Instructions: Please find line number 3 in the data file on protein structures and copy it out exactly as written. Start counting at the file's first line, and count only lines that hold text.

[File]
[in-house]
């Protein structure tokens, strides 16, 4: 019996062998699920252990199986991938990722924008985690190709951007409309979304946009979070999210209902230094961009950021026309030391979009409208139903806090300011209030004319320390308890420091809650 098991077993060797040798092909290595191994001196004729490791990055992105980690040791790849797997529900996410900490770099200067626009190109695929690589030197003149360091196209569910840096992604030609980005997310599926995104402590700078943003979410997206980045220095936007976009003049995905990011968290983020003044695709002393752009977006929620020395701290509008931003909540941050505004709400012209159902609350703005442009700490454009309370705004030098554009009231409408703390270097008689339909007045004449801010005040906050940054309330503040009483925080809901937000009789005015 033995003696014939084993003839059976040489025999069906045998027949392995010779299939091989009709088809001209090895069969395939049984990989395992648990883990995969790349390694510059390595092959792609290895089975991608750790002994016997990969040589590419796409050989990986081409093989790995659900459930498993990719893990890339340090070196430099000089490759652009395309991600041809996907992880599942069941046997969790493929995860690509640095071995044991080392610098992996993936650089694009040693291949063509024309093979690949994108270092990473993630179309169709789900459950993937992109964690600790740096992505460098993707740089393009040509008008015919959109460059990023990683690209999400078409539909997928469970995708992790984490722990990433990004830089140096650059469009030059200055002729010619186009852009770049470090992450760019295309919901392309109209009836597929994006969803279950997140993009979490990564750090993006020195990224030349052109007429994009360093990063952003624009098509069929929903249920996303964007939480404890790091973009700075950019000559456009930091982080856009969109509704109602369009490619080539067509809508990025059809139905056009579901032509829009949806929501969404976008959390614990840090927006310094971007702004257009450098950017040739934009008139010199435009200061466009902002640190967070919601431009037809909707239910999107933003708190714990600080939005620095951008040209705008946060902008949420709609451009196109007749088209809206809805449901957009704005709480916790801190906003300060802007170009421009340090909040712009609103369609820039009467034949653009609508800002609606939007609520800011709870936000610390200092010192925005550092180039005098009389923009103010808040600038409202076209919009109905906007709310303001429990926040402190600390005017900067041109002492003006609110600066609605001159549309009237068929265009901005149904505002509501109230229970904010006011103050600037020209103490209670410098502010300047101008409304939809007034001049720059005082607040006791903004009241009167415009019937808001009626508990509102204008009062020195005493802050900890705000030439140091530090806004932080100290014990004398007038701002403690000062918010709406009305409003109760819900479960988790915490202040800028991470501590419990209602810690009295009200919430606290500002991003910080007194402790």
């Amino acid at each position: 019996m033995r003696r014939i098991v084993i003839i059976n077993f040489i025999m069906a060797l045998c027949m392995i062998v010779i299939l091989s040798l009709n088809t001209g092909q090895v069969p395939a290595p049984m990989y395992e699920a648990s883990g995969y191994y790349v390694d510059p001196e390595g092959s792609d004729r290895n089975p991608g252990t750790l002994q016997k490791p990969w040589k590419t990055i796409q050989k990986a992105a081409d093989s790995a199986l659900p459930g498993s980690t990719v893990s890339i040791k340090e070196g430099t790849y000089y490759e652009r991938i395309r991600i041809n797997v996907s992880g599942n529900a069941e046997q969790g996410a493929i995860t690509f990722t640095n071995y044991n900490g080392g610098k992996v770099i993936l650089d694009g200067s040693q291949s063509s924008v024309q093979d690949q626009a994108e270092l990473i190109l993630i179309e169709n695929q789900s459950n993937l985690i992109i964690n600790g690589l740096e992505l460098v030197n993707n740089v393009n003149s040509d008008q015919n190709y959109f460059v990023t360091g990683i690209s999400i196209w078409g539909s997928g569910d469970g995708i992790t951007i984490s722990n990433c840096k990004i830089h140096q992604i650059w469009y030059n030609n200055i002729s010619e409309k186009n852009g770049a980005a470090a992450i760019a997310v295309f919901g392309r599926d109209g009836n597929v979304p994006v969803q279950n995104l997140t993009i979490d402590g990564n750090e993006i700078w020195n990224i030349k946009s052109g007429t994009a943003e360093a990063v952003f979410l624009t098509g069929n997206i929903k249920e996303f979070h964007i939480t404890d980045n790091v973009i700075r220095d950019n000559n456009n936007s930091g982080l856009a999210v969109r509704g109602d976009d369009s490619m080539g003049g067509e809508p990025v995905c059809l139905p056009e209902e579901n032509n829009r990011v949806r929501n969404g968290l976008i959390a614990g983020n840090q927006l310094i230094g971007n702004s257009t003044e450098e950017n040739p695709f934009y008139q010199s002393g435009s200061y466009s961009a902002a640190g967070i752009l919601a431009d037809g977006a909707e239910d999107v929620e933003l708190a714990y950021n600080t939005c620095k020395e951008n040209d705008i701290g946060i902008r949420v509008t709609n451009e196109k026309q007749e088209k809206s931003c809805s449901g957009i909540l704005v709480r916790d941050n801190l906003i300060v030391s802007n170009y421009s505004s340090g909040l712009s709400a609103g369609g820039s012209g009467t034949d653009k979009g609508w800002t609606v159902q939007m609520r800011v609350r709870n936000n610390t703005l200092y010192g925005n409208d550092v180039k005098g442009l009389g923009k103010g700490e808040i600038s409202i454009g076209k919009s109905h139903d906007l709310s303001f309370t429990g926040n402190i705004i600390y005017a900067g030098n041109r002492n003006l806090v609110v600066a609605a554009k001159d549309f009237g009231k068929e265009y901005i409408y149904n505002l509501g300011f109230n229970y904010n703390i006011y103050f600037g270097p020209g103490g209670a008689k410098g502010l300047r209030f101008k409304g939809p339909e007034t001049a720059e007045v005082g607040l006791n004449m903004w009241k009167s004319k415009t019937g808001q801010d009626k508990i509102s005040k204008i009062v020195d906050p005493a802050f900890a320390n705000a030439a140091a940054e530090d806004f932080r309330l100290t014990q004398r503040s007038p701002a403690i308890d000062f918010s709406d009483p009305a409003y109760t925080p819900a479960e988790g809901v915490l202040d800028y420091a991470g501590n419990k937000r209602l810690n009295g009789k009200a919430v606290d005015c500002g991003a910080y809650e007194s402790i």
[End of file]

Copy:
């Amino acid at each position: 019996m033995r003696r014939i098991v084993i003839i059976n077993f040489i025999m069906a060797l045998c027949m392995i062998v010779i299939l091989s040798l009709n088809t001209g092909q090895v069969p395939a290595p049984m990989y395992e699920a648990s883990g995969y191994y790349v390694d510059p001196e390595g092959s792609d004729r290895n089975p991608g252990t750790l002994q016997k490791p990969w040589k590419t990055i796409q050989k990986a992105a081409d093989s790995a199986l659900p459930g498993s980690t990719v893990s890339i040791k340090e070196g430099t790849y000089y490759e652009r991938i395309r991600i041809n797997v996907s992880g599942n529900a069941e046997q969790g996410a493929i995860t690509f990722t640095n071995y044991n900490g080392g610098k992996v770099i993936l650089d694009g200067s040693q291949s063509s924008v024309q093979d690949q626009a994108e270092l990473i190109l993630i179309e169709n695929q789900s459950n993937l985690i992109i964690n600790g690589l740096e992505l460098v030197n993707n740089v393009n003149s040509d008008q015919n190709y959109f460059v990023t360091g990683i690209s999400i196209w078409g539909s997928g569910d469970g995708i992790t951007i984490s722990n990433c840096k990004i830089h140096q992604i650059w469009y030059n030609n200055i002729s010619e409309k186009n852009g770049a980005a470090a992450i760019a997310v295309f919901g392309r599926d109209g009836n597929v979304p994006v969803q279950n995104l997140t993009i979490d402590g990564n750090e993006i700078w020195n990224i030349k946009s052109g007429t994009a943003e360093a990063v952003f979410l624009t098509g069929n997206i929903k249920e996303f979070h964007i939480t404890d980045n790091v973009i700075r220095d950019n000559n456009n936007s930091g982080l856009a999210v969109r509704g109602d976009d369009s490619m080539g003049g067509e809508p990025v995905c059809l139905p056009e209902e579901n032509n829009r990011v949806r929501n969404g968290l976008i959390a614990g983020n840090q927006l310094i230094g971007n702004s257009t003044e450098e950017n040739p695709f934009y008139q010199s002393g435009s200061y466009s961009a902002a640190g967070i752009l919601a431009d037809g977006a909707e239910d999107v929620e933003l708190a714990y950021n600080t939005c620095k020395e951008n040209d705008i701290g946060i902008r949420v509008t709609n451009e196109k026309q007749e088209k809206s931003c809805s449901g957009i909540l704005v709480r916790d941050n801190l906003i300060v030391s802007n170009y421009s505004s340090g909040l712009s709400a609103g369609g820039s012209g009467t034949d653009k979009g609508w800002t609606v159902q939007m609520r800011v609350r709870n936000n610390t703005l200092y010192g925005n409208d550092v180039k005098g442009l009389g923009k103010g700490e808040i600038s409202i454009g076209k919009s109905h139903d906007l709310s303001f309370t429990g926040n402190i705004i600390y005017a900067g030098n041109r002492n003006l806090v609110v600066a609605a554009k001159d549309f009237g009231k068929e265009y901005i409408y149904n505002l509501g300011f109230n229970y904010n703390i006011y103050f600037g270097p020209g103490g209670a008689k410098g502010l300047r209030f101008k409304g939809p339909e007034t001049a720059e007045v005082g607040l006791n004449m903004w009241k009167s004319k415009t019937g808001q801010d009626k508990i509102s005040k204008i009062v020195d906050p005493a802050f900890a320390n705000a030439a140091a940054e530090d806004f932080r309330l100290t014990q004398r503040s007038p701002a403690i308890d000062f918010s709406d009483p009305a409003y109760t925080p819900a479960e988790g809901v915490l202040d800028y420091a991470g501590n419990k937000r209602l810690n009295g009789k009200a919430v606290d005015c500002g991003a910080y809650e007194s402790i």